The syndicate of co-owners must, to meet the expenses arising from the co-ownership and the operation of the immovable, collect from its members the necessary sums. It is therefore essential that the co-owners meet their financial obligations on an ad hoc basis. However, the failure to pay general or special common expenses (condo fees) is one of the most contentious co-ownership’s issues. The role of the board of directors in this matter is paramount, it is up to it to collect the debts of the syndicate. Unless this task is delegated to the condo manager. The syndicate must therefore take the necessary steps to collect the unpaid sums. A review of the options in such cases.
When you buy in a newly built divided co-ownership, a portion of the fractions of the building (apartment, parking or storage space, etc.), or even all, can be the subject of a notice of legal hypothec of construction. The Civil Code of Quebec introduced this hypothec in order to protect the persons who participated in its construction or renovation (architect, engineer, supplier of materials, workman, contractor or subcontractor) so that they can be reimbursed for work and services carried out on an immovable.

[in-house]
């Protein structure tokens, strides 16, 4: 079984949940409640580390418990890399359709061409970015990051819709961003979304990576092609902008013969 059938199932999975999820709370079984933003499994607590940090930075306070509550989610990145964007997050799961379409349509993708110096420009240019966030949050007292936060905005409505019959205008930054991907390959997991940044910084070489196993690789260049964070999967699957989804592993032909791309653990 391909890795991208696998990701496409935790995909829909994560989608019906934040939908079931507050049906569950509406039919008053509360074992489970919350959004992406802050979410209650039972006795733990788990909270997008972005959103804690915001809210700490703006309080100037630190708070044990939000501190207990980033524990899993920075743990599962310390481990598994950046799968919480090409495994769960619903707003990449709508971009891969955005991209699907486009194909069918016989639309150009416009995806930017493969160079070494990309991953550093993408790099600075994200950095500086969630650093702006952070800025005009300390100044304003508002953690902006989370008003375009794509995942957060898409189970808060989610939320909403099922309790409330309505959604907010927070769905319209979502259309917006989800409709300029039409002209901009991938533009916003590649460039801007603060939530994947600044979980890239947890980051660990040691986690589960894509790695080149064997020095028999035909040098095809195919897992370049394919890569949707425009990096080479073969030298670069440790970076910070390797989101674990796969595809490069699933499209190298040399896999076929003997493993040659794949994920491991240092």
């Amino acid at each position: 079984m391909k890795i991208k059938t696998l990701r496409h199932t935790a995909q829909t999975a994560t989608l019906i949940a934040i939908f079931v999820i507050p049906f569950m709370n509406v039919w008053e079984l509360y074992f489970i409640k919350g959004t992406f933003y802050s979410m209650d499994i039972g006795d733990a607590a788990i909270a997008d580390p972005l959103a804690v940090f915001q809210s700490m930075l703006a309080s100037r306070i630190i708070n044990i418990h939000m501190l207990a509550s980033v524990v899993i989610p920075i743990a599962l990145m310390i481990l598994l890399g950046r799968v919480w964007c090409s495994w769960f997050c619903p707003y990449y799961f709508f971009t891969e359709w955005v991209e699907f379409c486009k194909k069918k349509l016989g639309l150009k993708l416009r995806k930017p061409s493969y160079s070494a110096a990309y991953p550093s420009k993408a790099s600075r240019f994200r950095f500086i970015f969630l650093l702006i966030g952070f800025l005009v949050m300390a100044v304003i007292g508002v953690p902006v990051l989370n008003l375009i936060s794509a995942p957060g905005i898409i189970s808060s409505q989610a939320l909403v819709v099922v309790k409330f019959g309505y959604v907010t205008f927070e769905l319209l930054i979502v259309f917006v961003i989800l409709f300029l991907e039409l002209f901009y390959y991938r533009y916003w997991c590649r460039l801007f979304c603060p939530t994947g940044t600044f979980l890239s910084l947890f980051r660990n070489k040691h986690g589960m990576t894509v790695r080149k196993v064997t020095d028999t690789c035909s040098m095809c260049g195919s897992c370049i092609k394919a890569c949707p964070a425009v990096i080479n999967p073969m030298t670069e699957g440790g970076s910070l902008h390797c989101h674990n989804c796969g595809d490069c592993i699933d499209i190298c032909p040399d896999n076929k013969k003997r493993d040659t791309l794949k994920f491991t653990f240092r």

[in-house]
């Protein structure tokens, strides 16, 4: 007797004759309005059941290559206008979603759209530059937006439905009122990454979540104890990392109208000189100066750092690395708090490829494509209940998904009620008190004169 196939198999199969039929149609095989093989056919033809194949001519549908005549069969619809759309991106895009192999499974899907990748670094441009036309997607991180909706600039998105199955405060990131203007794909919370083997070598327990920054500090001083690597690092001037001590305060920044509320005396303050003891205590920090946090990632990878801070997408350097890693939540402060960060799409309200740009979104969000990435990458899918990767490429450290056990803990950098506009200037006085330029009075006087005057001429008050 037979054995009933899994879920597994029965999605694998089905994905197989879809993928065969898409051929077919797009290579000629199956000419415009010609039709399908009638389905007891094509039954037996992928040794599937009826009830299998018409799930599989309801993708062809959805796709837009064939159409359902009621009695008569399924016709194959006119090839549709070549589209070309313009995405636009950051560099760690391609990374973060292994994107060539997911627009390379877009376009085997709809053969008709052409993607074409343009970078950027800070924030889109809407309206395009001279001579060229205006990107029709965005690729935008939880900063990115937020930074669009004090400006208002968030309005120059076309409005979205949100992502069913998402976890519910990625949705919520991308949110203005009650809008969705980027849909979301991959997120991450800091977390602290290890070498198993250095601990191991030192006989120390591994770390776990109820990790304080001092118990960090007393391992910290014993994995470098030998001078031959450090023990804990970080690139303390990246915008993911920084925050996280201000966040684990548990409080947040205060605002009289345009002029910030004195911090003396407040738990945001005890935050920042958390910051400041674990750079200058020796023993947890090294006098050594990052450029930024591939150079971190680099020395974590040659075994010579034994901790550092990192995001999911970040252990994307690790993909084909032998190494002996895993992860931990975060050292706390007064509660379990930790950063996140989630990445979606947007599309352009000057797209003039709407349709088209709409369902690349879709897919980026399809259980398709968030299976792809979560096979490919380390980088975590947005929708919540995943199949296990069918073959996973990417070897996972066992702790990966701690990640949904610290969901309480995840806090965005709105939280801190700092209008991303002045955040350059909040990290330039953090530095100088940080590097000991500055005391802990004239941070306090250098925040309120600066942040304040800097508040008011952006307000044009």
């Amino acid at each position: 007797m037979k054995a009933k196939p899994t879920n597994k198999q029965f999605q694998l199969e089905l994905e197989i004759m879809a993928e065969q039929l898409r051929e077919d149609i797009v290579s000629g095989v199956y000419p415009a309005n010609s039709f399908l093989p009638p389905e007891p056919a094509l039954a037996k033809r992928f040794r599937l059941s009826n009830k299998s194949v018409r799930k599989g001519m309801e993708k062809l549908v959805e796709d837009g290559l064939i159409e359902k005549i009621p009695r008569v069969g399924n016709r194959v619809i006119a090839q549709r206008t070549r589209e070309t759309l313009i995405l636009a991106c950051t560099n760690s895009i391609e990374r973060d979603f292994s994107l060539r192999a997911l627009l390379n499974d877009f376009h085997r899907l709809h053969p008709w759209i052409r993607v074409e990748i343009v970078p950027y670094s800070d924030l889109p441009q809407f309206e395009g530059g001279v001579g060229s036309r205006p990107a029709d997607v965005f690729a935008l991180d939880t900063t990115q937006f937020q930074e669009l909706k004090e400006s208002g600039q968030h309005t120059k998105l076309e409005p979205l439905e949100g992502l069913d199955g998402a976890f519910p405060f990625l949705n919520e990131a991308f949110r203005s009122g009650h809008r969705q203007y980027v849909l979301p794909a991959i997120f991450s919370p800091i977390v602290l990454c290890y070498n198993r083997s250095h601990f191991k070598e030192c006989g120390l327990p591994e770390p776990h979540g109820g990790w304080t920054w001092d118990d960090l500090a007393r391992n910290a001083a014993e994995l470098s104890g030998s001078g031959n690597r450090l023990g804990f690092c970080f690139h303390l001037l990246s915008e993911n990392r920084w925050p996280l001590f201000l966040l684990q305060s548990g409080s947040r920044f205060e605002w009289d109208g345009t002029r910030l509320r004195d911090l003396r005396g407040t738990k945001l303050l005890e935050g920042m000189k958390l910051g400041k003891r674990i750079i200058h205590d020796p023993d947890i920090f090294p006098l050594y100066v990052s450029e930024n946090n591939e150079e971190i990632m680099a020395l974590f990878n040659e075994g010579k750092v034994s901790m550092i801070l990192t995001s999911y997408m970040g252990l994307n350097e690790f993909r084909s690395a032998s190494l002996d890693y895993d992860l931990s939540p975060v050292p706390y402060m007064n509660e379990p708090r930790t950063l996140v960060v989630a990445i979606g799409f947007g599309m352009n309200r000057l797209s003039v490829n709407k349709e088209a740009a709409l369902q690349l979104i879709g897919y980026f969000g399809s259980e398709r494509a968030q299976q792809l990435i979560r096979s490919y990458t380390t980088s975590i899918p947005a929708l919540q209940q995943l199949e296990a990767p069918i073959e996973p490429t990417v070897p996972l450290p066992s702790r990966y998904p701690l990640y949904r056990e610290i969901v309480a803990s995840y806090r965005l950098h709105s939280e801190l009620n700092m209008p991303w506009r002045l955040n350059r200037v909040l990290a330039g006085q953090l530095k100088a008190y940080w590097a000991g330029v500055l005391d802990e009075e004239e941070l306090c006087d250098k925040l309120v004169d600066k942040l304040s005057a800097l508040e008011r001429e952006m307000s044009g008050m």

As a buyer, will you be required to pay the developer's debts if it defaults on its construction creditors? If so, will the amounts claimed be distributed among all co-owners? And what will happen if they refuse to pay?
Even after the transfer of ownership, the buyer benefits from several guarantees. Unless otherwise stated, the sale of a building is subject to a basic guarantee, generally called the "legal guarantee". This guarantee exists by the sole effect of the law, that is to say without it being necessary to provide for it in the contract. Under article 1716 of the Civil Code of Quebec (C.c.Q.), the legal guarantee has two components, namely the guarantee of the right of ownership (1723 C.c.Q.) and the guarantee of quality (1726 C.c.Q.) against hidden defects. This guarantee covers the validity of the right of ownership and guarantees the buyer that the building and its accessories are free from hidden defects likely to make them unfit for use or which reduce its usefulness so much that the buyer would not have bought or would not have paid the same price if they had known them.